Decreasing the risk of hypertension means considering many factors like family history. Is high blood pressure genetic? Let’s find out.
There are various factors that increase the risk of developing hypertension such as health conditions, lifestyle, and family history. However, while genetics do play a role in high blood pressure, there are things you can manage to decrease risk.
Among the various risk factors, elevated blood pressure is a sign that you need to take care of your health. If your blood pressure is between 120/80-129/80 mm Hg, it means your risk of developing hypertension doubles.
Furthermore, if you have diabetes, sugars build up in the blood and increase the risk of hypertension and heart disease. If you have diabetes or another condition, talk to your doctor about how it affects your chances of developing hypertension.
While something like genetics is out of your control, the good news is that changes to your lifestyle are doable. By practicing healthy lifestyle habits, you can reduce your risk of high blood pressure and improve your overall health.
For example, by eating a diet rich in fruits and vegetables, you can lower your blood pressure and energy levels. Conversely, diets with too much sodium or low amounts of potassium increase your risk of high blood pressure.
Another risk factor is living a sedentary life with a lack of regular physical activity. By exercising regularly, you can strengthen your heart and blood vessels as well as lowering blood pressure levels.
Obesity is another risk factor since excess body fat makes it harder for your heart to pump blood and oxygen. Furthermore, it is linked to high LDL cholesterol and triglyceride levels, which increase plaque buildup in your arteries.
Alcohol and Tobacco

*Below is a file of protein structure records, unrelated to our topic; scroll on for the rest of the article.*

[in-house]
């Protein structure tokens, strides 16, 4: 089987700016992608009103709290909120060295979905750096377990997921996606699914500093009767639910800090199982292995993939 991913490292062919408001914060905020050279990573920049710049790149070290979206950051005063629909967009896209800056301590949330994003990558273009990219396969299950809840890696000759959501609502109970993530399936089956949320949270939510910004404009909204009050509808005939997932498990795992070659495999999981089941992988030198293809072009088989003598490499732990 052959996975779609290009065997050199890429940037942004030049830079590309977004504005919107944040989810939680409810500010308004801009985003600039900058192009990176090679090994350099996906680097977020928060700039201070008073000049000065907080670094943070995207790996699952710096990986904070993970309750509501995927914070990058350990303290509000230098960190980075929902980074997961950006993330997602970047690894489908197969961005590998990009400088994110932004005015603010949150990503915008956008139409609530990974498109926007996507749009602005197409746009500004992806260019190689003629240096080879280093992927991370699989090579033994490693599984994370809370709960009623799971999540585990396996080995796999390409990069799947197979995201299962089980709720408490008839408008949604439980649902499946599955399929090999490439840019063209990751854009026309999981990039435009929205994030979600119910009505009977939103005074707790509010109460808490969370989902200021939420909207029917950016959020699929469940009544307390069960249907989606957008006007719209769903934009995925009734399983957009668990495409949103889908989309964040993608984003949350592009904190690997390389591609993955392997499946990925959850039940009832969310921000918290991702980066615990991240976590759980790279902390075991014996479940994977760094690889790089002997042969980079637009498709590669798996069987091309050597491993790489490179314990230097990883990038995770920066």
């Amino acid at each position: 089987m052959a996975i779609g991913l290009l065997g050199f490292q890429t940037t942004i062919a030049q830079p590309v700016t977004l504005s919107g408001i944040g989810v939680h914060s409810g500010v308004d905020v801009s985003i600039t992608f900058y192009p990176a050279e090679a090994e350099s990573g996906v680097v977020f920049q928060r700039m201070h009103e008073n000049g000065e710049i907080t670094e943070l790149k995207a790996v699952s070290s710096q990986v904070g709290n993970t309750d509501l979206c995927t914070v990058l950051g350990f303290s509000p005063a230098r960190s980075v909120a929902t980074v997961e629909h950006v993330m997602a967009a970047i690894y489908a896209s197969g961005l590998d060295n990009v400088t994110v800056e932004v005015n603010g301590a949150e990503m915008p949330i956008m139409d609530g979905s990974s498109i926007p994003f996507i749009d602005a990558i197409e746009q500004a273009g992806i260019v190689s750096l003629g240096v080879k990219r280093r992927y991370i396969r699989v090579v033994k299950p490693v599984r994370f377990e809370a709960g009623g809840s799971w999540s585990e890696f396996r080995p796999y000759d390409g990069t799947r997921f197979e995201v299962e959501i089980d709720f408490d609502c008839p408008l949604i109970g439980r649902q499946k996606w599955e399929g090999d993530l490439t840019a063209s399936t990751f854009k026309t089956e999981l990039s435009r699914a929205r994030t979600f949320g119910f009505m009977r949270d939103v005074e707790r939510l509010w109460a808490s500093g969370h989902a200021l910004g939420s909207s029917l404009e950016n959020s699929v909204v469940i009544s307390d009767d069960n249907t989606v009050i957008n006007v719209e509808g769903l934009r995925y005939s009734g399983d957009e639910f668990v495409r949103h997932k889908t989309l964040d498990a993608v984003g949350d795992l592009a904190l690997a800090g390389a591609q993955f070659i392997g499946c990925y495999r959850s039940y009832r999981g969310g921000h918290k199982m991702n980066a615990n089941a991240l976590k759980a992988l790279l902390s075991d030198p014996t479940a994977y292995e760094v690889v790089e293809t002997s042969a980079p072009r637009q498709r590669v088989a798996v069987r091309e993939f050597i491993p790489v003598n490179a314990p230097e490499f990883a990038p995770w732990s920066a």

Men should have no more than two drinks daily and women only one – otherwise, they risk increasing their blood pressure. In addition, tobacco can damage the heart and blood vessels while nicotine raises blood pressure, so don’t smoke.
Genetics and High Blood Pressure
High blood pressure is a condition that can run in the family and affect your risk of developing it. While this factor may be out of your hands, it’s still important to know if you have it if you want to prepare accordingly.
It’s true that genes do play a role in high blood pressure, but a family history of hypertension may also involve environmental factors. For example, family members may experience similar stressful situations or be exposed to similar unhealthy habits.
To get an accurate picture of your risk, the CDC’s Office of Public Health Genomics collaborated with the Surgeon General and other federal agencies to create My Family Health Portrait. This web-based tool can help you determine your risk for certain conditions and how to decrease your risk.
If you want to do something that is within your control, take HeartBeet Complete, an effective heart-health supplement. Its ingredients promote healthy circulation, blood pressure, energy levels, and more. Try HeartBeet Complete along with exercise and healthy eating to boost your chances of maintaining healthy blood pressure.